Those Stinkin' Mercaptans ... They're Back

By Winston Robbins, Ph.D.

Mercaptans (i.e., sulfur compounds with the generic formula of R-SH) have a long history of generating problems for refiners. Control of mercaptans is necessary because these compounds have an objectionable odor, high toxicity, and high corrosivity. Although mercaptans are easily reduced by hydrotreating, control has historically been accomplished by application of wet chemical techniques.

In the 1920's, the “Doctor process” (i.e., lead catalyzed air-oxidation to disulfides) was used to reduce the objectionable mercaptan odor in gasoline. In the late 1950's, UOP developed the Merox process for eliminating mercaptans from light ends, and this process is still widely used today. In that process, patented catalysts are used to oxidize mercaptans in caustic, which is used to extract the low molecular weight (MW) mercaptans. After separation of a disulfide phase, the regenerated caustic is recycled. Numerous variations of the Merox approach were developed by the late 1970's. For example, Merichem applied its thin-film contactor technology for mercaptan control, and UOP developed a catalytic carbon bed that extended the oxidation to the higher MW mercaptans in jet fuel.

Until 2000, these technologies were adequate for mercaptan control. Since then, however, mercaptans have reappeared to create process and product quality problems. These problems arise from both world-wide changes in crude slates and stringent fuel sulfur specifications.

Mercaptans in new crudes are creating problems in crude unit corrosion and jet fuel quality. In traditional crudes, mercaptan levels in crudes generally drop rapidly with MW (and boiling point). For these crudes, mercaptans distill into naphtha cuts with only trace ppm levels of mercaptans in higher boiling fractions. However, some crudes, especially some condensates, contain higher MW mercaptans that distill into higher boiling fractions. Published crude assay data for some crudes show high ppm concentrations of mercaptans in higher boiling fractions (Figure 1). For some of these crudes, the total mercaptan concentration is greater than the concentration in any of the fractions shown, i.e., for these crudes, there may be even higher mercaptan concentrations in the vacuum cuts (i.e., mercaptans are not routinely assayed in 650+ cuts).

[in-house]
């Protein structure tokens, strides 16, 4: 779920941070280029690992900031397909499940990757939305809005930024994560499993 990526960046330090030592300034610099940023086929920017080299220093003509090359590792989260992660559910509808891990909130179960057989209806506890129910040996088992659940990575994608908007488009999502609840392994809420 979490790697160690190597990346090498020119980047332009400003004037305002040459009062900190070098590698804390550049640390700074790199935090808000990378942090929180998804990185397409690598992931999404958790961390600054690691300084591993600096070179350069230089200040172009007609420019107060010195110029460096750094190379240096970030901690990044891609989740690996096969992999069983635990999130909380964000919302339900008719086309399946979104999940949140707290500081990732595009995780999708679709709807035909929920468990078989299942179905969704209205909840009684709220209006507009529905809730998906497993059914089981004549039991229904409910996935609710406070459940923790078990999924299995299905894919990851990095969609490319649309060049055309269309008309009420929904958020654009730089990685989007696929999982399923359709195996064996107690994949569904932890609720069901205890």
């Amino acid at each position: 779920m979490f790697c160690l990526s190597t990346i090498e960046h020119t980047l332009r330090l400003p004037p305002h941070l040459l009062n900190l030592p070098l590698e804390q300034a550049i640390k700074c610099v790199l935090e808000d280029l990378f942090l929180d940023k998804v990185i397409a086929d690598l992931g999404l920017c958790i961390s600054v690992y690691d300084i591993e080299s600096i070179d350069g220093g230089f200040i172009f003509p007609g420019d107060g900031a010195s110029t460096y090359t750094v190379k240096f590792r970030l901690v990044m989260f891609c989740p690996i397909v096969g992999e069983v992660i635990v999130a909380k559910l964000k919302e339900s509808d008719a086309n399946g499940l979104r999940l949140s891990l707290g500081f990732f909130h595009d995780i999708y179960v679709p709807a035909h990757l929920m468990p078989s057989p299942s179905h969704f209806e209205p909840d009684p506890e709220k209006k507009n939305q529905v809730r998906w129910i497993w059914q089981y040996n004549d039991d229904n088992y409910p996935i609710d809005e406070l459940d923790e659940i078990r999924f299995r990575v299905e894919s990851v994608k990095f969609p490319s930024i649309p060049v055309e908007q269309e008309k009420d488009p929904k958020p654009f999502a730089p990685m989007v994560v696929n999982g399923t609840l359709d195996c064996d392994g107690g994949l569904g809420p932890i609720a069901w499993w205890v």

Figure 1. Boiling Point Distribution For High Mercaptan Crude Oils


A recent NACE paper (#07565) describes the potential for crude unit corrosion by mercaptans. Under the conditions tested, the maximum mercaptan corrosion rate was observed around 527°F (275°C), i.e., on the high end of the jet range. Mercaptans in this boiling range may also present a challenge for control with catalytic Merox technology. This may be especially true if a high mercaptan crude is blended with an acidic crude. Because the catalytic process involves the reaction of mercaptides with air, the charcoal bed must be kept alkaline. Consequently, the feed to a jet fuel Merox treater must be pre-treated with caustic not only to convert the mercaptans to mercaptides, but also to neutralize and extract low MW acids. Successful operation requires careful control of the pre-treater, avoiding soap carry-over while providing protection of the catalytic bed.

Not all the new mercaptan problems are related to high mercaptan crudes. In fact, one of the bigger challenges arises from trace mercaptans formed in retro reactions that occur in cat cracking. Mercaptans are formed in sufficient concentrations to exceed the 2006 low sulfur fuel specifications. Even with hydro-treated feed, cat cracking generates some H2S that reacts with olefins in the cracked products before the separator. Although mercaptans in cat naphtha can be readily reduced with hydrogen, such a treatment would also saturate the high-octane olefins. Several schemes have been developed to remove these trace mercaptans. One of the most successful is ExxonMobil's SCANFINING technology that optimizes conditions to avoid retro-reactions, removes mercaptans from the light cat naphtha using a Merichem thin film technology, and hydrotreats intermediate and heavy naphtha with selective catalysts to reduce thiophenes with minimal olefin reduction.

Every refinery is engineered to different requirements. As the low sulfur specifications continue to force process changes and new crudes challenge operations, understanding the role of mercaptans is becoming increasingly important. If you have any questions about mercaptans or mercaptan control processes, please contact us.